I had been writing articles for the Internal Auditor (IIA) and other audit-related magazines for several years now, but I wanted to do more to educate and encourage auditors in the use of analytics. One day I realized that if I assembled all of my previously published IIA articles, I had about 50% of the content necessary for a book on analytics. So I started developing an outline and writing more content. It took about six months to combine what I had and write the other 50% and the result was “CAATTS and Other BEASTs for Auditors”. The book was published by Global Audit Publications, the publishing arm of ACL Services. It was their first publication – other than software manuals. Now I was a published author.
CAATTs and Other BEASTs explained how various types of software – from word processing to data analysis – could be used to support the planning, conduct and reporting phases of the audit. It was well received by auditors who were looking for guidance in the use of analytics; and I was encouraged to write more articles and even another book (but not right away). Even though it had a limited audience, the final sales total, after several years, was over 5,000 copies.
The next audit I supported was an environmental audit of hazardous materials. The objective was twofold: ensure that hazardous materials were properly stored and disposed of in accordance with environmental laws and regulations. At the beginning of the planning phase, I asked the auditors where they were going (i.e. where would the onsite audits would be conducted). They told me that they were going to three large sites (one on the east coast, one in central region and the other on the west coast) and three smaller depots close to the large warehouses. They explained that this would ensure all regions were covered and that small and large sites were audited. Sounded good, but based on my analysis, one of the large sites and two of the smaller ones did not have any hazardous materials. This wouldn’t make for a very good audit.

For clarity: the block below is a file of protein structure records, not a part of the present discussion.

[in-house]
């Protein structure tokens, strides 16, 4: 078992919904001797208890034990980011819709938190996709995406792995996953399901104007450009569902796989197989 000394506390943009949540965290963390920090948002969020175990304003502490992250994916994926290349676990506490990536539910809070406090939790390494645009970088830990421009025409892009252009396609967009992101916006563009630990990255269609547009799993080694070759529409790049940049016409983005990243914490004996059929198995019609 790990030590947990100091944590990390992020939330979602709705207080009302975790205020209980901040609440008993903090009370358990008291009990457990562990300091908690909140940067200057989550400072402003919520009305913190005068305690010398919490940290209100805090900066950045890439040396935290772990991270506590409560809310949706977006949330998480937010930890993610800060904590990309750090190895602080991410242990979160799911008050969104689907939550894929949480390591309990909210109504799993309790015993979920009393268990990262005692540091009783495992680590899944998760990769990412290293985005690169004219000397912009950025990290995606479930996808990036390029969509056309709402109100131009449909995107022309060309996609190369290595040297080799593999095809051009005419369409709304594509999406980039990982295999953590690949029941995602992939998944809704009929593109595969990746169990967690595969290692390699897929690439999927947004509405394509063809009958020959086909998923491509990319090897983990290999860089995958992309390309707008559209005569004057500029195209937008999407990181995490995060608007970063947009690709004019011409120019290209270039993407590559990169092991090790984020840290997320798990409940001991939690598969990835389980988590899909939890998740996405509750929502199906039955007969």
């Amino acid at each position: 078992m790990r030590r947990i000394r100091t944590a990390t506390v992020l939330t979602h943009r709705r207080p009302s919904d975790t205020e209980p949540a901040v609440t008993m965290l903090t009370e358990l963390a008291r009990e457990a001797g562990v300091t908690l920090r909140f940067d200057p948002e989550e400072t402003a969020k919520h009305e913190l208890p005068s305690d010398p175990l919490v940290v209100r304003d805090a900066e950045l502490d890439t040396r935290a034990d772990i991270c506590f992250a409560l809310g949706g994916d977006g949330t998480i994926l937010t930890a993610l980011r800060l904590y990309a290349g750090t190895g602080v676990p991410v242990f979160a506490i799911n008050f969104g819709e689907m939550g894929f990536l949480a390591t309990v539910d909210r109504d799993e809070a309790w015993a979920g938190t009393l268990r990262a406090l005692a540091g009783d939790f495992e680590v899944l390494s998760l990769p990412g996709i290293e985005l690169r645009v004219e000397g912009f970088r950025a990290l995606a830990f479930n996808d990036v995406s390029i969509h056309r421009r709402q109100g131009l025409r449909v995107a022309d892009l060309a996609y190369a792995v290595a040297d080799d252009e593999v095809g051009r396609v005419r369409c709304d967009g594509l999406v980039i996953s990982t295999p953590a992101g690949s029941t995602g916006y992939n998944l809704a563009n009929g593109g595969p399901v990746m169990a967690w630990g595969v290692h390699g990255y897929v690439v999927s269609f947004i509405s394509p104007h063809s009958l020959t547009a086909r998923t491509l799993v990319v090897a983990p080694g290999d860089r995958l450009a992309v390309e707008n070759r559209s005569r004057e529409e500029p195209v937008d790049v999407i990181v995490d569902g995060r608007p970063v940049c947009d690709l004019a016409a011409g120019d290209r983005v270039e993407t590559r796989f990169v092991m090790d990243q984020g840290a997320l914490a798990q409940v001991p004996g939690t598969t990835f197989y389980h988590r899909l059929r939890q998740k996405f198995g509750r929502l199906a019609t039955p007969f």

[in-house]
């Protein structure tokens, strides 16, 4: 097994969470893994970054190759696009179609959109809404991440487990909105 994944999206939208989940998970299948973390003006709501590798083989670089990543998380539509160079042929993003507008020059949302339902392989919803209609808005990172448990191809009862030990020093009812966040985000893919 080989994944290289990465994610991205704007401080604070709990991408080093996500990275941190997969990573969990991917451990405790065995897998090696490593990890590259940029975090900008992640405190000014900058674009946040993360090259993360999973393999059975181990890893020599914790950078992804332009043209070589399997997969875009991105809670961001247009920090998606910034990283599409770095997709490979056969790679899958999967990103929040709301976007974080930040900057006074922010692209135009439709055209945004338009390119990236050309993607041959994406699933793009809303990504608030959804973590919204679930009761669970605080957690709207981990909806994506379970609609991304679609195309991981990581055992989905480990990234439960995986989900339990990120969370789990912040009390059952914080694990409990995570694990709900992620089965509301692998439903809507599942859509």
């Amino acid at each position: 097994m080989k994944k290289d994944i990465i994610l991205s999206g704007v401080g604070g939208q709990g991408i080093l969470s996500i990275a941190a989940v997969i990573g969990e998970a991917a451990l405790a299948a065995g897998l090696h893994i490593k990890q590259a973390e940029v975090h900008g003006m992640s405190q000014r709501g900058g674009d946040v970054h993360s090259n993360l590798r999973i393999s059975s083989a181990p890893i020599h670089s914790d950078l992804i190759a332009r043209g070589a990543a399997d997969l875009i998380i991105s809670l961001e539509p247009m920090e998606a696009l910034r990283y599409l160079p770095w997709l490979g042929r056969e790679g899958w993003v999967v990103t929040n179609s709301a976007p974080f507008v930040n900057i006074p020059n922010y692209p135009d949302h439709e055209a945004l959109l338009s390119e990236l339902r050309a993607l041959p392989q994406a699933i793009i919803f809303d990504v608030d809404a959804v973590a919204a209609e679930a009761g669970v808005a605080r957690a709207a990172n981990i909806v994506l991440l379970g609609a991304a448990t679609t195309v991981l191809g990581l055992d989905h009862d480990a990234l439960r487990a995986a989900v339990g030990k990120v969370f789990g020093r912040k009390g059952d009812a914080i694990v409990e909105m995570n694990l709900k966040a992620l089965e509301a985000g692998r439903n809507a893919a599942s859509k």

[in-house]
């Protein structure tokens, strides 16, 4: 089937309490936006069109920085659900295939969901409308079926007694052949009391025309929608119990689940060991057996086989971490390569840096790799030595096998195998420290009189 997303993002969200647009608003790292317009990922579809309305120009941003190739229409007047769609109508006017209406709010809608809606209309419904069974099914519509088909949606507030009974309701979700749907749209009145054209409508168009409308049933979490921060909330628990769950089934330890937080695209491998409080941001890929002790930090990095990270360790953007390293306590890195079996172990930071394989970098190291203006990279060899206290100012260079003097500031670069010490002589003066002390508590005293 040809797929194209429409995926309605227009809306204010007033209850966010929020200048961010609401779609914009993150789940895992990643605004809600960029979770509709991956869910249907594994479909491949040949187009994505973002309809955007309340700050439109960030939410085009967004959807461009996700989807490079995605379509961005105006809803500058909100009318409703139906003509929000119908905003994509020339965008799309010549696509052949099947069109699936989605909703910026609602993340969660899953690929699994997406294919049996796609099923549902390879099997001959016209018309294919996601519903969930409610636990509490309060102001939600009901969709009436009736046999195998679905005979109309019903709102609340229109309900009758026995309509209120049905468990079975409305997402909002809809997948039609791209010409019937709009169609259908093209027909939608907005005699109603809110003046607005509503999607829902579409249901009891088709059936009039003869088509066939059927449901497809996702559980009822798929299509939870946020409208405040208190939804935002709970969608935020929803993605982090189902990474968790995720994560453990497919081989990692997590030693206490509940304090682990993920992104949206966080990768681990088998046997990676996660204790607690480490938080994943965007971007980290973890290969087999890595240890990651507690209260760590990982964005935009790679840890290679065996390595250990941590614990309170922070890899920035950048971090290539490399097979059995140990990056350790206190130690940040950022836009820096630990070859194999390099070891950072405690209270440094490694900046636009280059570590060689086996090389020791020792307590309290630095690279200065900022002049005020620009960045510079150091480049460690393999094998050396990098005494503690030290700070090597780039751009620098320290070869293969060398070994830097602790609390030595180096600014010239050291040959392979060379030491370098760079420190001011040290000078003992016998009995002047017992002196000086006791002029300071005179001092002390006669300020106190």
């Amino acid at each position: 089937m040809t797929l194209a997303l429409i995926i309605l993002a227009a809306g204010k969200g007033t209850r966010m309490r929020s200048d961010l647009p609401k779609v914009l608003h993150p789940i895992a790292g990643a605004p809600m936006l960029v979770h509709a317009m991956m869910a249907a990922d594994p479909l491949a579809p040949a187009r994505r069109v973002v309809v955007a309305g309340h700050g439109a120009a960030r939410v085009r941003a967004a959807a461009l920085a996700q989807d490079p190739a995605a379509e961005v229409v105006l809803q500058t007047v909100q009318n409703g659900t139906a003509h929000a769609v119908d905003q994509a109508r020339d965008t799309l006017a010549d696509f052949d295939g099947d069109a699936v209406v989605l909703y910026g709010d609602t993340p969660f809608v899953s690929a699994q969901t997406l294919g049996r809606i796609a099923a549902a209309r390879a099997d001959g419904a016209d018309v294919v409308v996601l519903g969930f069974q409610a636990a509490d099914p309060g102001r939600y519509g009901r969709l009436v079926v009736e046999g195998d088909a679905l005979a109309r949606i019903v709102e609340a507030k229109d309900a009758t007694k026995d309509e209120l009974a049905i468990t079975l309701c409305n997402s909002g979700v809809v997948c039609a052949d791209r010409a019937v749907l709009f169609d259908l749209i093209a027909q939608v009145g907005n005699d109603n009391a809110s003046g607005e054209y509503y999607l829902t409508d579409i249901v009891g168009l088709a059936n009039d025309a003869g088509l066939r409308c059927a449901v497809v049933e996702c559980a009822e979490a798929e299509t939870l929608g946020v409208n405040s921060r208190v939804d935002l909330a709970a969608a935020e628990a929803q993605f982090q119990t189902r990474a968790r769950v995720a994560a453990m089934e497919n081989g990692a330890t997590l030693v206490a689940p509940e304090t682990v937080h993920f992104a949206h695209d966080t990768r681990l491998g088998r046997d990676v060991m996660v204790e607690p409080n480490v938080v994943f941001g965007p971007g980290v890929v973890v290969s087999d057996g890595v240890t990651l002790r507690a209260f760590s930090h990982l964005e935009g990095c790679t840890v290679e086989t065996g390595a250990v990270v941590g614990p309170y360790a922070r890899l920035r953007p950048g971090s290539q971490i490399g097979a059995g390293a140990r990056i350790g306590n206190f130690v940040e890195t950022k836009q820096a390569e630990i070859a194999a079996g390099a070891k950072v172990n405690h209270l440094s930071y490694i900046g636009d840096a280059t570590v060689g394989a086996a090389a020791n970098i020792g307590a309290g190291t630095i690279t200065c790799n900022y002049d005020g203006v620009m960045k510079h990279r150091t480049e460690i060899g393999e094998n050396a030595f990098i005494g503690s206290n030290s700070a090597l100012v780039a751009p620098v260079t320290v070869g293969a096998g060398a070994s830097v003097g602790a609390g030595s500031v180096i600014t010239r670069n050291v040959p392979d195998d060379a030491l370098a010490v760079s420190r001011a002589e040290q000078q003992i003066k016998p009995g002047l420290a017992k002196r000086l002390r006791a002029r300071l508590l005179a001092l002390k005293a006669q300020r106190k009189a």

At the beginning of the planning phase of the audit, I had examined the hazardous materials data base and identified the sites with the most hazardous materials. The analysis provided details on the quantity and types of hazardous materials were stored at each location. I also included details on the 5-year purchase patterns as well as usage and disposal quantities for each site. In some cases they were purchasing a 10 year supply of materials that had a 3-year shelf life and specialized handling and disposal requirements. This amounted to serious safety and environmental risks at a number of sites. Next I accessed a government hazardous materials information website and downloaded the environmental and health and safety requirements for the hazardous materials stored at each site. Now the auditors had a much better idea of not only where to go, but also what they would find there, the storage and disposal requirements as well as the historical purchase, usage and disposal patterns.
ACL Commands: Filter, CLASSIFY, and CROSSTAB
Lessons-learned: The analysis demonstrated the importance of the analytics team being involved at the start of the audit. Data analysis can support the development of the scope, objectives as well as identify risks and control weaknesses.